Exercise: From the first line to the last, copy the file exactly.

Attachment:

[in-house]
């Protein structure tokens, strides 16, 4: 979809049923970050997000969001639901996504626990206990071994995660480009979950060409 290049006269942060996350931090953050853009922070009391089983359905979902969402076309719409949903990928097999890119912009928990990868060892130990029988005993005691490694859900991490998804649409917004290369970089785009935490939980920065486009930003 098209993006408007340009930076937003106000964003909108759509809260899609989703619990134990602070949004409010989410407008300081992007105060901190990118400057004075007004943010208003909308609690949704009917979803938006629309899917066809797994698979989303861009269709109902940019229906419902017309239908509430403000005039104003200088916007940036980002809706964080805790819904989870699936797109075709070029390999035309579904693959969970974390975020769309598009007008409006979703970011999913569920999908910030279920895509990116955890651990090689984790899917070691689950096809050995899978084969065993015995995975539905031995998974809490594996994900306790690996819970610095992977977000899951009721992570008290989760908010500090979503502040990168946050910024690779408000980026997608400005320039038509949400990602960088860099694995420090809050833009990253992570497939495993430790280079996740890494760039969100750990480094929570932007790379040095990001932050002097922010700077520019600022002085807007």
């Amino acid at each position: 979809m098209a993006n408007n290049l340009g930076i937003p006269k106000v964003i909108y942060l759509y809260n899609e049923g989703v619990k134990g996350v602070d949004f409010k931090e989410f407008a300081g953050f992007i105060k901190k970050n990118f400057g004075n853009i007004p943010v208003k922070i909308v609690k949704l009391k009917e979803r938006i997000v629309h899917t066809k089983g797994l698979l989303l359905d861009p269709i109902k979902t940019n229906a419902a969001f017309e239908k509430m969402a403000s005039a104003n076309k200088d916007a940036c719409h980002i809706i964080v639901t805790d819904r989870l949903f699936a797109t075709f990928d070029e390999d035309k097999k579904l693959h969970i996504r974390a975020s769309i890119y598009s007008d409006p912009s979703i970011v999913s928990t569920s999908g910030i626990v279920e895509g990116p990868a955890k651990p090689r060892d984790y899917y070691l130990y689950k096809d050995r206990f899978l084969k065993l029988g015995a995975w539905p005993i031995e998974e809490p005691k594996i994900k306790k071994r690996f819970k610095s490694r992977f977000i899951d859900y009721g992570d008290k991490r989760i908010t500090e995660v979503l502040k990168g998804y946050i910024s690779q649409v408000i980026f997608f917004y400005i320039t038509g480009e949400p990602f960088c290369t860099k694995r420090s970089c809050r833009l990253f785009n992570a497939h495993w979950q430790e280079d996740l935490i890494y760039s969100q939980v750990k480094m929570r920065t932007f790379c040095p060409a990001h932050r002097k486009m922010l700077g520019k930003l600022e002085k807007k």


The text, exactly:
[in-house]
């Protein structure tokens, strides 16, 4: 979809049923970050997000969001639901996504626990206990071994995660480009979950060409 290049006269942060996350931090953050853009922070009391089983359905979902969402076309719409949903990928097999890119912009928990990868060892130990029988005993005691490694859900991490998804649409917004290369970089785009935490939980920065486009930003 098209993006408007340009930076937003106000964003909108759509809260899609989703619990134990602070949004409010989410407008300081992007105060901190990118400057004075007004943010208003909308609690949704009917979803938006629309899917066809797994698979989303861009269709109902940019229906419902017309239908509430403000005039104003200088916007940036980002809706964080805790819904989870699936797109075709070029390999035309579904693959969970974390975020769309598009007008409006979703970011999913569920999908910030279920895509990116955890651990090689984790899917070691689950096809050995899978084969065993015995995975539905031995998974809490594996994900306790690996819970610095992977977000899951009721992570008290989760908010500090979503502040990168946050910024690779408000980026997608400005320039038509949400990602960088860099694995420090809050833009990253992570497939495993430790280079996740890494760039969100750990480094929570932007790379040095990001932050002097922010700077520019600022002085807007």
């Amino acid at each position: 979809m098209a993006n408007n290049l340009g930076i937003p006269k106000v964003i909108y942060l759509y809260n899609e049923g989703v619990k134990g996350v602070d949004f409010k931090e989410f407008a300081g953050f992007i105060k901190k970050n990118f400057g004075n853009i007004p943010v208003k922070i909308v609690k949704l009391k009917e979803r938006i997000v629309h899917t066809k089983g797994l698979l989303l359905d861009p269709i109902k979902t940019n229906a419902a969001f017309e239908k509430m969402a403000s005039a104003n076309k200088d916007a940036c719409h980002i809706i964080v639901t805790d819904r989870l949903f699936a797109t075709f990928d070029e390999d035309k097999k579904l693959h969970i996504r974390a975020s769309i890119y598009s007008d409006p912009s979703i970011v999913s928990t569920s999908g910030i626990v279920e895509g990116p990868a955890k651990p090689r060892d984790y899917y070691l130990y689950k096809d050995r206990f899978l084969k065993l029988g015995a995975w539905p005993i031995e998974e809490p005691k594996i994900k306790k071994r690996f819970k610095s490694r992977f977000i899951d859900y009721g992570d008290k991490r989760i908010t500090e995660v979503l502040k990168g998804y946050i910024s690779q649409v408000i980026f997608f917004y400005i320039t038509g480009e949400p990602f960088c290369t860099k694995r420090s970089c809050r833009l990253f785009n992570a497939h495993w979950q430790e280079d996740l935490i890494y760039s969100q939980v750990k480094m929570r920065t932007f790379c040095p060409a990001h932050r002097k486009m922010l700077g520019k930003l600022e002085k807007k």